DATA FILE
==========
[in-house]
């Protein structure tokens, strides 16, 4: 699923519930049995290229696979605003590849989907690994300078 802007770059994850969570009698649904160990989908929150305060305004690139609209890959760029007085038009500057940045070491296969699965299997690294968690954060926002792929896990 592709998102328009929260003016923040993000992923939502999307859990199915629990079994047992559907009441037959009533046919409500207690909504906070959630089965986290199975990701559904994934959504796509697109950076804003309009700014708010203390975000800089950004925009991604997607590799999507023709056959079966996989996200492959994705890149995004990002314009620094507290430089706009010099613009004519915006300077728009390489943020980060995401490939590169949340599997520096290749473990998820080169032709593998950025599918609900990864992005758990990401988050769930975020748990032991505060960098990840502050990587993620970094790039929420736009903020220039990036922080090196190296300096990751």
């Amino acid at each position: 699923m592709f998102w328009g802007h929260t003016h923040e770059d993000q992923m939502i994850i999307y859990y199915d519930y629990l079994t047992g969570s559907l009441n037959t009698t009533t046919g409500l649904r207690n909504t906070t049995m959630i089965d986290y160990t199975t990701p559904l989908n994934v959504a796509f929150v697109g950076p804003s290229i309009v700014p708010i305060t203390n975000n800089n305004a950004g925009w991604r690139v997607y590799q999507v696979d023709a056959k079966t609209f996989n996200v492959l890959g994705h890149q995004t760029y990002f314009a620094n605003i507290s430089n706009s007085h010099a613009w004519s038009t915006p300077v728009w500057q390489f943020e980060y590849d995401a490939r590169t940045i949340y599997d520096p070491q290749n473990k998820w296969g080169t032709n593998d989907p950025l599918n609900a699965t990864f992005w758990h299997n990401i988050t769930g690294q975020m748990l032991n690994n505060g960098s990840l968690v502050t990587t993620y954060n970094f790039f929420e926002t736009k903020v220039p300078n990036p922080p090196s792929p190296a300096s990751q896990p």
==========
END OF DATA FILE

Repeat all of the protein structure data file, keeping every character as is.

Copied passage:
[in-house]
């Protein structure tokens, strides 16, 4: 699923519930049995290229696979605003590849989907690994300078 802007770059994850969570009698649904160990989908929150305060305004690139609209890959760029007085038009500057940045070491296969699965299997690294968690954060926002792929896990 592709998102328009929260003016923040993000992923939502999307859990199915629990079994047992559907009441037959009533046919409500207690909504906070959630089965986290199975990701559904994934959504796509697109950076804003309009700014708010203390975000800089950004925009991604997607590799999507023709056959079966996989996200492959994705890149995004990002314009620094507290430089706009010099613009004519915006300077728009390489943020980060995401490939590169949340599997520096290749473990998820080169032709593998950025599918609900990864992005758990990401988050769930975020748990032991505060960098990840502050990587993620970094790039929420736009903020220039990036922080090196190296300096990751």
């Amino acid at each position: 699923m592709f998102w328009g802007h929260t003016h923040e770059d993000q992923m939502i994850i999307y859990y199915d519930y629990l079994t047992g969570s559907l009441n037959t009698t009533t046919g409500l649904r207690n909504t906070t049995m959630i089965d986290y160990t199975t990701p559904l989908n994934v959504a796509f929150v697109g950076p804003s290229i309009v700014p708010i305060t203390n975000n800089n305004a950004g925009w991604r690139v997607y590799q999507v696979d023709a056959k079966t609209f996989n996200v492959l890959g994705h890149q995004t760029y990002f314009a620094n605003i507290s430089n706009s007085h010099a613009w004519s038009t915006p300077v728009w500057q390489f943020e980060y590849d995401a490939r590169t940045i949340y599997d520096p070491q290749n473990k998820w296969g080169t032709n593998d989907p950025l599918n609900a699965t990864f992005w758990h299997n990401i988050t769930g690294q975020m748990l032991n690994n505060g960098s990840l968690v502050t990587t993620y954060n970094f790039f929420e926002t736009k903020v220039p300078n990036p922080p090196s792929p190296a300096s990751q896990p």